Thirty-third Sunday in Ordinary Time: Do not be Deceived.
- Malachi 3:19-20. The day is coming, blazing like an oven, but for you who fear my name, there will arise the sun of justice with its healing rays.
- 2 Thessalonians 3:7-12. Paul worked day and night, laboring to the point of exhaustion. All Christians should earn the food they eat by working quietly.
- Luke 21:5-19. The temple will be destroyed… signs and wonders in the heavens… persecution… yet do not worry about your defense. It will be given you what to say. By patient endurance you will save your lives.
Thoughts for your Consideration: By John Gonzalez
I am not sure why it surprises me when I get depressed after glossing over the newspaper headlines or listening to the opinionated pundits that inundate radio and TV. Comedian John Stewart recently told many activists “These are hard times, but they are not the end times.” His calming message during the recent “Rally to Restore Sanity” was a welcomed message for those of us who are struggling to turn the tide of American fundamentalism and political extremism. In these times of fear and disillusionment his words seem to be out there in the wilderness while the message of fear and distress continues to saturate our primary media outlets. What are we to do in times like these?
The Gospel readings for this week tell us that we are to be patient in times like these. Furthermore Jesus and Paul tell us that we should adopt a pragmatic perseverance during this era of deception. Malachi and Jesus tell us that the Kingdom of God will indeed come into this world, and when it does supreme justice and equality will triumph. Many believe that signs of war and famine will be a prelude to the end but in the Gospel Jesus tells us “do not be terrified; for such things must happen first, but it will not immediately be the end.” Instead we are told that many will deceive us by taking advantage of these times with their own plans based on either their own self-righteous pride or an evil and self-interested agenda. We are not allowed to be deceived by these simple political or social solutions. We are instead told to persevere in following Christ and to exemplify the healing love and immeasurable compassion that Christ exhibited to all members of the human family.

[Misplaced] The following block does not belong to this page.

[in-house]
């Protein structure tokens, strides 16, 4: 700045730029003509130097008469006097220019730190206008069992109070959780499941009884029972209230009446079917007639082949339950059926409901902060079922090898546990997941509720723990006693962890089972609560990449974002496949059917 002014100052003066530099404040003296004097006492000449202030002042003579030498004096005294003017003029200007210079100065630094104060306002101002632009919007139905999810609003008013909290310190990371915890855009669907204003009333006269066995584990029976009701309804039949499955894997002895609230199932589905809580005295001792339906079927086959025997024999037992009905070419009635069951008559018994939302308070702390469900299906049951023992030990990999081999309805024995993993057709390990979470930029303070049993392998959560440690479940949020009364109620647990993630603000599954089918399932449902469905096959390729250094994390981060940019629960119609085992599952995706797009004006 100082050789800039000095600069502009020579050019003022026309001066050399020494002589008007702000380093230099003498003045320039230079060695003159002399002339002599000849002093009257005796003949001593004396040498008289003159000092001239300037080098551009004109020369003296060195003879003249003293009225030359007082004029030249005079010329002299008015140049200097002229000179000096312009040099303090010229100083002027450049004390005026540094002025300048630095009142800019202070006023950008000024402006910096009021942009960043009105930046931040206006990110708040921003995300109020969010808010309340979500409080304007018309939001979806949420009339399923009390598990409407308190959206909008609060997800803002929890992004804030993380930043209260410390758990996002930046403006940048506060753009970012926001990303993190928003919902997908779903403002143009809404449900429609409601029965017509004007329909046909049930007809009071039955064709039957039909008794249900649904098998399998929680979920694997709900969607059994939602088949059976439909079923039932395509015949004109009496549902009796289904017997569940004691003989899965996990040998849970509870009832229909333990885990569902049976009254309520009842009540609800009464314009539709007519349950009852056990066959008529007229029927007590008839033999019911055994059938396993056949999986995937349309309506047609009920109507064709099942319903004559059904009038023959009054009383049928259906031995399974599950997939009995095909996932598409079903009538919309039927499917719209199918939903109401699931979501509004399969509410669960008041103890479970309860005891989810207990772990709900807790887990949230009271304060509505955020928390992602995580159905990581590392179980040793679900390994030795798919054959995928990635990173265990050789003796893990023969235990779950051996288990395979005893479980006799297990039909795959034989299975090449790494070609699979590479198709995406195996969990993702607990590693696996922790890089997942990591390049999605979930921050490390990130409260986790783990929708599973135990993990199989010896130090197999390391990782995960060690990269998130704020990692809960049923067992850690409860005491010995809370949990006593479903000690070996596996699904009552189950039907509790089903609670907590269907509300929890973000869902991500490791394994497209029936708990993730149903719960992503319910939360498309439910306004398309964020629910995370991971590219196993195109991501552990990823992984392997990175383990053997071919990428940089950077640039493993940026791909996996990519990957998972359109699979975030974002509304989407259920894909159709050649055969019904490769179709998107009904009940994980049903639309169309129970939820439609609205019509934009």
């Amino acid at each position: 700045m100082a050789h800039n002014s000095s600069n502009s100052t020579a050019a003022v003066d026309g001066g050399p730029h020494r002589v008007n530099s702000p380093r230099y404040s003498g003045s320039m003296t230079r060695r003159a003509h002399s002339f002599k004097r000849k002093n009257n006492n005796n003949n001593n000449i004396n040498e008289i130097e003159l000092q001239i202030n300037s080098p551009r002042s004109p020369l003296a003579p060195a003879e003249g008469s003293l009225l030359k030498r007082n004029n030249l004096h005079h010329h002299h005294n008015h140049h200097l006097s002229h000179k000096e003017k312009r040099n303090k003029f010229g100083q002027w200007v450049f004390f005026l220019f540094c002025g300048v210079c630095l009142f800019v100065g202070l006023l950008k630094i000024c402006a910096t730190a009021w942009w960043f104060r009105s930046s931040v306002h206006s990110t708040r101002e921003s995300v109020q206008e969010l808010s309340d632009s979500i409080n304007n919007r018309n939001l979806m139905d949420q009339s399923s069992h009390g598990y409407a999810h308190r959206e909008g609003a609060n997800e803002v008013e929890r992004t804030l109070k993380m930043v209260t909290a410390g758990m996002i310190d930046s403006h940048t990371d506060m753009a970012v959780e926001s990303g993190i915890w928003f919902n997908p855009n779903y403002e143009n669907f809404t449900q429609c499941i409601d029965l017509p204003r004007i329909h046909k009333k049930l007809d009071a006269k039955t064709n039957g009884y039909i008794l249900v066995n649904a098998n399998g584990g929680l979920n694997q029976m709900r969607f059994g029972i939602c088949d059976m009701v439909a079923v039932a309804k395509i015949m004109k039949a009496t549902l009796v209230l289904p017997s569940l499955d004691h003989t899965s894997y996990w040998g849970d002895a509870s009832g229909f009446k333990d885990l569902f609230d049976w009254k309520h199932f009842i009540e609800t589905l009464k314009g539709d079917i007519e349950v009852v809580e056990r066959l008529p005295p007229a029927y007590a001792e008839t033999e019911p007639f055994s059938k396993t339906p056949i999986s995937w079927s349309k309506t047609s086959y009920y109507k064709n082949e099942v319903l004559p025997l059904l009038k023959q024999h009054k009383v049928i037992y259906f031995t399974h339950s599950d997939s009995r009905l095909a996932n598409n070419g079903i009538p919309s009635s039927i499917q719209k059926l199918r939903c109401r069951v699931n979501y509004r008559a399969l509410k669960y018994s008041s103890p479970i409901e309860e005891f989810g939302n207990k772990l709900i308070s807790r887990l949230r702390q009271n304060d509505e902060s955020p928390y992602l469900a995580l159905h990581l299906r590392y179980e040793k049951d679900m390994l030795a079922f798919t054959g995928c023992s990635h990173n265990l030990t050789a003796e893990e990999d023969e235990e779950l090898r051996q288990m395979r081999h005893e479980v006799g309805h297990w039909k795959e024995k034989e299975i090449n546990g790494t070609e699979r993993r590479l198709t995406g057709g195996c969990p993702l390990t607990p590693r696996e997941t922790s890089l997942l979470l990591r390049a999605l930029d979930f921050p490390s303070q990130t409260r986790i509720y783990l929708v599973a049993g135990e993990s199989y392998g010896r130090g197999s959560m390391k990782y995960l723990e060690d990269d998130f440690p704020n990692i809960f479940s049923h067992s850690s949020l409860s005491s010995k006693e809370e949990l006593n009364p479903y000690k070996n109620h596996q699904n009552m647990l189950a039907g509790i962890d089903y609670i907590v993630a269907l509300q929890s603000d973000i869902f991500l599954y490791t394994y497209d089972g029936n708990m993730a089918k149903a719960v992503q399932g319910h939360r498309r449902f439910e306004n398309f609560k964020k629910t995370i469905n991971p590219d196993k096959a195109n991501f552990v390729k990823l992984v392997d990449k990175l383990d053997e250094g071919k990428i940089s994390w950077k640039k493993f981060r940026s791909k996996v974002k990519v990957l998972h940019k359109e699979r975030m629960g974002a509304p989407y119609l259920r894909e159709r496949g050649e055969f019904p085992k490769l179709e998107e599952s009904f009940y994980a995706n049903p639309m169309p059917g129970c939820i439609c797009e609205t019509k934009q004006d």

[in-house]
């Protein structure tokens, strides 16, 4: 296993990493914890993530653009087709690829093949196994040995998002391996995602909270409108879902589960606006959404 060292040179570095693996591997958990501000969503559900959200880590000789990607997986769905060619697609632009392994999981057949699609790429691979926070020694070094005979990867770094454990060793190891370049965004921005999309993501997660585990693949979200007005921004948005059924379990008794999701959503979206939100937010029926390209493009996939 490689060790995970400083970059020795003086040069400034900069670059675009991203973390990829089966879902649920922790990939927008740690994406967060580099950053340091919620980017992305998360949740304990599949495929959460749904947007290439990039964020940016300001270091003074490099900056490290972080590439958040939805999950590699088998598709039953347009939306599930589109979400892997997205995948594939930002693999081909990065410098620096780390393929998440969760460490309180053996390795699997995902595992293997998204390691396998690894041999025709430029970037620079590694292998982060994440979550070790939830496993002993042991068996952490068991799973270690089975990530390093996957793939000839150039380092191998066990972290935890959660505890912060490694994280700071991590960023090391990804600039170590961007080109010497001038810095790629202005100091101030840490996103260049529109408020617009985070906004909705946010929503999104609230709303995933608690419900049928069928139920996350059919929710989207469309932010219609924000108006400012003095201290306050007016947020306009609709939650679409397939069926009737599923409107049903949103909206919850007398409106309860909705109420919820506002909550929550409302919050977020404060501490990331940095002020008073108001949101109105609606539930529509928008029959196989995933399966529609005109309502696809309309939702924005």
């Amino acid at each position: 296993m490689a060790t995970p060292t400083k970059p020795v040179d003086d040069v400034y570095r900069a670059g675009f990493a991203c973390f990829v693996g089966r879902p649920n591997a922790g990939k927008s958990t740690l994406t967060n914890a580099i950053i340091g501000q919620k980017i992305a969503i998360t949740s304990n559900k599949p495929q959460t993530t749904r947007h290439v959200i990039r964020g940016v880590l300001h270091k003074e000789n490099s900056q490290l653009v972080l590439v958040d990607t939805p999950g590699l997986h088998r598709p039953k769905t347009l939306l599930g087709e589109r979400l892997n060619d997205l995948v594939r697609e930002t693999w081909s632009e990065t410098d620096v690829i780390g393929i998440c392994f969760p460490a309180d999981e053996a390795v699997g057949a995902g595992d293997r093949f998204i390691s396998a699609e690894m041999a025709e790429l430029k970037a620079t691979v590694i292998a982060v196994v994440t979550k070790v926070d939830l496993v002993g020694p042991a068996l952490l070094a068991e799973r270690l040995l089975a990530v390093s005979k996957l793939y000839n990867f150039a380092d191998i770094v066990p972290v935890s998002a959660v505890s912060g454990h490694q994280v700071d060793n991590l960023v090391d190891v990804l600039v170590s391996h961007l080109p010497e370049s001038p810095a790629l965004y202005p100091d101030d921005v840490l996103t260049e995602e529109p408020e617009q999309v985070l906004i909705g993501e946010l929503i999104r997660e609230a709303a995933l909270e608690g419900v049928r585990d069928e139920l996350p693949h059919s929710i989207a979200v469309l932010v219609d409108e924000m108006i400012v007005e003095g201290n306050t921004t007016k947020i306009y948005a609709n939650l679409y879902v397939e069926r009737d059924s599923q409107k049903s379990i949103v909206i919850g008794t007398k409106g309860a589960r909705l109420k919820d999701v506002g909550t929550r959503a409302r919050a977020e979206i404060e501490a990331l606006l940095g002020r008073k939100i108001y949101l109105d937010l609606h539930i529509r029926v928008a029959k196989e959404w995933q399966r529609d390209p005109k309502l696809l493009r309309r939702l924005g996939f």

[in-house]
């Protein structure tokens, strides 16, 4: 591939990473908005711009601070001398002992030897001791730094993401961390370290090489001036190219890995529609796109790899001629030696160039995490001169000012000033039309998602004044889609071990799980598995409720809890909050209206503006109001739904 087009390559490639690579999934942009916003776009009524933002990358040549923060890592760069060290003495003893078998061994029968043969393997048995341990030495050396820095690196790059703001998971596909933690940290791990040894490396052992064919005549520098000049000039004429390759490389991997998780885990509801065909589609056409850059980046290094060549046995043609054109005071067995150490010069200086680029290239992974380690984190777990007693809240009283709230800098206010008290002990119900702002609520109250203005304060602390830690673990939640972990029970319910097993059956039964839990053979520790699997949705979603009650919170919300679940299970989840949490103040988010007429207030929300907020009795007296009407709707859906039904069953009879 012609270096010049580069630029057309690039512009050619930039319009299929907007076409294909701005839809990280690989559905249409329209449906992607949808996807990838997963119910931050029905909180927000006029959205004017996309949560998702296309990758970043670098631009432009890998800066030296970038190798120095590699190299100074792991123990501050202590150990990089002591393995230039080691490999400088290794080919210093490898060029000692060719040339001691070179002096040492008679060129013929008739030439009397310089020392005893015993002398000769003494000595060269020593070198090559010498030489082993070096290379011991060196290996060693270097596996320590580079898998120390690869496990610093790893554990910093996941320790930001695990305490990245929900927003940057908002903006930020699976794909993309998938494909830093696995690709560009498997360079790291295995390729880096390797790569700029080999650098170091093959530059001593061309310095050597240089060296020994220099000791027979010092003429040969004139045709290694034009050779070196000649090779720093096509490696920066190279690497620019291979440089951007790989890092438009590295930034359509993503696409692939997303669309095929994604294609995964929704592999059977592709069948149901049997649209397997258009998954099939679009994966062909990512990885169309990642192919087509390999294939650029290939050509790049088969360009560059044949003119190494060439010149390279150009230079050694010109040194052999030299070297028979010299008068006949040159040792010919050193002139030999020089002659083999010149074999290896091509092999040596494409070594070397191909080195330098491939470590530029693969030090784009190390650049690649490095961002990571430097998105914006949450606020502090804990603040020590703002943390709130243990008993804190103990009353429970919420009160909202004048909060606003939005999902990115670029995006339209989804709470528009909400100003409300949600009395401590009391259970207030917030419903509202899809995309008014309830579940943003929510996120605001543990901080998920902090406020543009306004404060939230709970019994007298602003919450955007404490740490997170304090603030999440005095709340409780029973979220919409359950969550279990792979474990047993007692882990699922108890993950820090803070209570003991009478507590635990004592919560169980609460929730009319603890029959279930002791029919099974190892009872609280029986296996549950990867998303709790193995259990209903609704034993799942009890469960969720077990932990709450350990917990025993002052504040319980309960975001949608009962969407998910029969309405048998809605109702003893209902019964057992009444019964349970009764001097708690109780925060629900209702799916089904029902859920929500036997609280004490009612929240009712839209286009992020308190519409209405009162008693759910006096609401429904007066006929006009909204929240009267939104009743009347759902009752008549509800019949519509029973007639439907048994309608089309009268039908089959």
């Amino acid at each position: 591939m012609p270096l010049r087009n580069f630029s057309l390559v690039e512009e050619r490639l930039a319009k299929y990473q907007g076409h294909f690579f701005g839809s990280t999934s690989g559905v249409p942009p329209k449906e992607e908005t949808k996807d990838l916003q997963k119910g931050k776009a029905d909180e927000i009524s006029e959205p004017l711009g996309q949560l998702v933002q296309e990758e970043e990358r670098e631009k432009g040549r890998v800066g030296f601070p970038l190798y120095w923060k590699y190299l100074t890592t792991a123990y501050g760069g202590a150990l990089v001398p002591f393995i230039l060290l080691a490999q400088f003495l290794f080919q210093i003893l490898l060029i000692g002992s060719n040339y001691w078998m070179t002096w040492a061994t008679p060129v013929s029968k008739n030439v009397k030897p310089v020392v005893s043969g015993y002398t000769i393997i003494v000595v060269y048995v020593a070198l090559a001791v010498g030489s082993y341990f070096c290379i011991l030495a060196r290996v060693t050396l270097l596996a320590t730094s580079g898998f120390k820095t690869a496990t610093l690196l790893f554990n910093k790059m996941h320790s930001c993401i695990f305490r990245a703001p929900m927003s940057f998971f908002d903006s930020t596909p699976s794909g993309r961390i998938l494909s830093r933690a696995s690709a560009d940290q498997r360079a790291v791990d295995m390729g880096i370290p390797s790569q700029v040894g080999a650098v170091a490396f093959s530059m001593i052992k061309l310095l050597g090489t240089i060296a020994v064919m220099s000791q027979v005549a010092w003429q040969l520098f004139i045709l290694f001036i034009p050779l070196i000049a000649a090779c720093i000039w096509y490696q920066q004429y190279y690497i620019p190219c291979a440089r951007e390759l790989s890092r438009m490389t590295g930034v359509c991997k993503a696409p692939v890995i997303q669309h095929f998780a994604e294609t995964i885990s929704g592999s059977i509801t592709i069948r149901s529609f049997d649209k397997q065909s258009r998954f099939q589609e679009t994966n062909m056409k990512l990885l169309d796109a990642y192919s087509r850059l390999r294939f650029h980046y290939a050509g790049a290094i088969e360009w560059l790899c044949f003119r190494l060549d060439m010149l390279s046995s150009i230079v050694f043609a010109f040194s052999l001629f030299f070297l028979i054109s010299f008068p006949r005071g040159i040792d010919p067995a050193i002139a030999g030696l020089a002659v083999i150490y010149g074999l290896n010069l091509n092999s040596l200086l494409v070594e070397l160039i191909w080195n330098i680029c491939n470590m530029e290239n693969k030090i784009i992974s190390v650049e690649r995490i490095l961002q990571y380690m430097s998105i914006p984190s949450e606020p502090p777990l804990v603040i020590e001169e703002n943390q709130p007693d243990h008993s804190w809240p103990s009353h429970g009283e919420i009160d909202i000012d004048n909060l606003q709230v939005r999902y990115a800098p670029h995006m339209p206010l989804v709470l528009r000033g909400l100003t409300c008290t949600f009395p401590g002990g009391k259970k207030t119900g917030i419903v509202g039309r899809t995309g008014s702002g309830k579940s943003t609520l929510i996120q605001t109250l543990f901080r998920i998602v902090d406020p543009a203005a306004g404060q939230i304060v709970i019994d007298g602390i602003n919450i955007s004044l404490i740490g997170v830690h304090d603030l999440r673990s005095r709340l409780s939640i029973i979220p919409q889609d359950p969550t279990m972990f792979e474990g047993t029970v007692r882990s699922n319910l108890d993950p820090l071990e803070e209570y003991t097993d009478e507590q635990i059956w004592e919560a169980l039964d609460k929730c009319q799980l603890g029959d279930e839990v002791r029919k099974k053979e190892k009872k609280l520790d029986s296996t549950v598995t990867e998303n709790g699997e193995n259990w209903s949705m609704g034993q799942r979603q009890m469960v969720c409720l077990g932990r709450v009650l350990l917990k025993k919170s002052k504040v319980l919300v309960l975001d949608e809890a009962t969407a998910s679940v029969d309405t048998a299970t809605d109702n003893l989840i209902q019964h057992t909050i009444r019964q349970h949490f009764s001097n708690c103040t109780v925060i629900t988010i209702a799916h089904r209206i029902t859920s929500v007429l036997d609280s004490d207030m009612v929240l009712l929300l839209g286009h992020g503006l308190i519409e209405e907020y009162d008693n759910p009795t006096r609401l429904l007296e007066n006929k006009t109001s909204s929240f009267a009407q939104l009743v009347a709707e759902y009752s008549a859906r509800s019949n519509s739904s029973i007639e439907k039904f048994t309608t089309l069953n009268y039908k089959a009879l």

This may sound like a very nice and gentle approach, but keep in mind that through this approach Jesus won persecution and death by the Cross. In the Gospel Jesus warns us that in following his example and by not allowing ourselves to be deceived by extremism we too will face persecution. Sadly, for many of us, this persecution will not come from any obvious enemy but from family and friends. By living and preaching a message of forgiveness and compassion it will not be foreign extremists that we will have to fear but our own countrymen who will feel that we have betrayed them in reaching out to others the message of God’s great love.
For the most part St. Paul and the Apostles were persecuted not from foreign invaders or occupiers but from their own Jewish community. In a time of great distress the Jewish community sided with the extreme factions of their community, the Zealots and the Sicarii. In the end they rallied the Jewish community to rebel violently against the Romans. This was the warning that Jesus gave his disciples, to not join these extreme factions. History has gone on to prove that Jesus was right. The Zealots achieved nothing but the complete destruction of Jerusalem. The Christians followed a different path, and although they suffered great persecution at first, their perseverance eventually won them the amazing conversion of the Greco-Roman world.
The example of St. Paul the Apostle in the second reading is based on honesty, integrity and hard work. Our way is to live by example. Through integrity and honesty in how we live our lives with fidelity to the Gospel message of universal love and compassion we will be transforming agents of God’s love to this world that is driven by fear and anguish. Many will complain about us and we will suffer insults and persecutions but as Jesus tells us “By your perseverance you will secure your lives.”